Note: Make sure you double check everything before you hit next. Bluehost will automatically have all the extras ticked and if you are not careful, you will be paying for extras that you don’t really need.
Whichever hosting service you decide to go for, you will also need to look for a platform for your website. I recommend WordPress for its flexibility and abilities. Both these service providers offer WordPress installation that is easy to use.
Both SiteGround and Bluehost have WordPress tutorials available in their support centres. The only difference is that SiteGround has dedicated WordPress specialists on hand to help you out when you get stuck (annnd you can even download a free ebook). Bluehost on the other hand, well, their customer service is a little less desirable.
There seems to be a lot more ‘hunting’ when you are using Bluehost’s cPanel to try and find what you are looking for.
Don’t worry, while the cPanel does look a little scary when you first take a nosy, you won’t need to use it often when you are just starting out, but I would suggest setting up an email address with your domain name which is done in the cPanel. I will go over this in another post very shortly.
Conclusion: SiteGround’s ease of use, layout, customer service and WordPress specialists take out the win in this round.
SiteGround vs Bluehost | Customer Support
One of the most important features of a hosting provider, in my opinion, is the customer support. If you are new to the online world, chances are you are going to need support once in a while. The difference between a good customer support system and a bad one can alter your whole attitude towards the provider.
If your query is answered quickly and efficiently, you are more likely going to come away with good feelings. If you are left on hold with substandard answers, your feelings towards your host provider will be, well, substandard.
SiteGround is well-known for their amazing customer support and has dedicated WordPress specialists. Which helped me immensely when I tried to rebrand my outdoors website and managed to completely ruin it.
I contacted support and as soon as I pressed the send button on chat, someone was on the other end and fixed my problem almost instantly. Turns out I had a redirection plugin that was messing up where it was trying to send my visitors, getting confused and timing out, thus resulting in an error page for my visitors. Whoops. My bad.
Navigating to support is easy. It is right there up the top in a tab. You can either search from the wealth of information or navigate to chat for instant support.
(Note the uptime for one of my sites? 100%, boom!)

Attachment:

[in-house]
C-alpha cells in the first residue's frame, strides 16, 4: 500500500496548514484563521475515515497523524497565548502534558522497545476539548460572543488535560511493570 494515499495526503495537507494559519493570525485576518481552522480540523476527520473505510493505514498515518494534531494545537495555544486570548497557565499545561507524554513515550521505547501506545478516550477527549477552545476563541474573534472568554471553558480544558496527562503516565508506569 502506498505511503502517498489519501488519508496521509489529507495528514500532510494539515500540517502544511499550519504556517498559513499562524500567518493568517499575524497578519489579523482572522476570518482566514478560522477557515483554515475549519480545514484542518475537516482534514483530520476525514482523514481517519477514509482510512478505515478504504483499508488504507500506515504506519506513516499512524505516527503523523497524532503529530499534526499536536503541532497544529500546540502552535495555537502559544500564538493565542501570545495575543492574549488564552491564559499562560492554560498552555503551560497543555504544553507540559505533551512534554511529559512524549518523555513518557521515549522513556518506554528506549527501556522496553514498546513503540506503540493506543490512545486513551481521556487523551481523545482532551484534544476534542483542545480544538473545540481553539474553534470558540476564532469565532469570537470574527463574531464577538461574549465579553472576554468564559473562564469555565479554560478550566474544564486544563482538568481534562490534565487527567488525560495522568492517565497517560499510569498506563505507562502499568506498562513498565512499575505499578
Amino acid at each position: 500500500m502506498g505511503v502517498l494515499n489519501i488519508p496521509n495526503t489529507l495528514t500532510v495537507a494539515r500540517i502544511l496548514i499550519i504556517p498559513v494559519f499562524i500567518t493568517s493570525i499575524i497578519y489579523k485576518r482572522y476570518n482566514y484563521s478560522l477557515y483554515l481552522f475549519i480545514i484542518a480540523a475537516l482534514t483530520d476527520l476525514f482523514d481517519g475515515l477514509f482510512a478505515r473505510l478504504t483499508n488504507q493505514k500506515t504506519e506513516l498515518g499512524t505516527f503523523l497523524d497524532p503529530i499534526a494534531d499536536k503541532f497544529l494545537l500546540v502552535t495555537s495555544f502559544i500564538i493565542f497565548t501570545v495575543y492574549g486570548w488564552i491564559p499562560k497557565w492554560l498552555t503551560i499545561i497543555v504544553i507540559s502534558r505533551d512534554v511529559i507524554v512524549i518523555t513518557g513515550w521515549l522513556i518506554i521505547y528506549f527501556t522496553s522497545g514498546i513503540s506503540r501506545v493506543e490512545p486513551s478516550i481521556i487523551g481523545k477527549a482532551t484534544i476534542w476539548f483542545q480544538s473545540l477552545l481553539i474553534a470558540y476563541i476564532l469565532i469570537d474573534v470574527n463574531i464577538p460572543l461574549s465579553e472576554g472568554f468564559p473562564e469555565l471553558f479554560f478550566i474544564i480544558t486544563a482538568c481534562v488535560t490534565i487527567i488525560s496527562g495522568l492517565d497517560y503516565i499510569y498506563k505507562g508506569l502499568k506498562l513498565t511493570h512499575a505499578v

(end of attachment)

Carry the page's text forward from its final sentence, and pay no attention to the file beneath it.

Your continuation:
Their average chat resolution time is under 5 minutes and average reply for a ticket is under 8 minutes. That’s some pretty speedy service.
I have had to contact Bluehost a couple of times for relatively minor issues. I had to hunt to find their support.
Note: it’s not actually on your dashboard. Scroll down to near the bottom and find ‘need some guidance’. Type in your question so that you are taken to a new page then click contact or chat. It’s a bit of a rigmarole. If you know an easier way, let me know in the comments.
Once you are talking to chat, I haven’t phoned them as I live in New Zealand and they don’t have an international number, be prepared to wait a fair while. I have seen regular complaints on Twitter and Facebook of customers waiting upwards of 3 hours on hold before they are even talked to. I have also seen complaints about their chat with copy and paste answers that don’t help as well as major upselling of subpar products.
Conclusion: SiteGround wins hands down in this area. If you are brand new to the online world, support is something that you are more than likely going to need so this is an important feature to be considered.
SiteGround vs Bluehost | Speed
Site speed is something else that needs to be considered. The faster your site loads, the more likely your readers are going to stick around. Us humans have short attention spans and more often than not, if a site doesn’t load quickly, we will get bored and navigate away.
Speed also has the illusion of a more professional website.
You can check your site speed at Pingdom.
The reason why SiteGround tends to be faster is that there is less of a demand on their servers. This is because they have four data servers, fewer customers on each server and they are run by SSD hard drives as opposed to HDD hard drives (which Bluehost use). SSD hard drives tend to be faster and more reliable than HDD hard drives.
Conclusion: SiteGround tends to run faster sites. Though, this will also come down to how you run your website, which plugins you have installed as well as how much media you have on your site. There is more than just your hosting provider to think about when it comes to site speed, though, this does have a large impact.
For more information on which plugins you should install on your WordPress site to help run it efficiently and quickly, check out this post.
SiteGround vs Bluehost | Security
Security. You don’t want malware being infected in your site or hackers hacking away. That’s unnecessary stress that you don’t need.
Both SiteGround and Bluehost have SSL, SFTP and SSH access.
SiteGround uses PHP 7.1 by default, monitors the traffic to block brute force attacks and update their security rules every week. They sell SG Site Scanner too, an add-on that will scan your site looking for malware for about $1.50 extra a month
Bluehost doesn’t share much else about their security protocols, but they do offer SiteLock, an external security solution that starts at about $30 per year.
SiteGround vs Bluehost | Final Thoughts
If you are looking for a basic hosting provider for a simple site that isn’t going to be your lifeline then Bluehost is a good option. However, if you are looking to upscale and do your darndest to make the most of your online business, I recommend SiteGround hands down.
Let me know in the comments your thoughts,
You may also like
Pin for Later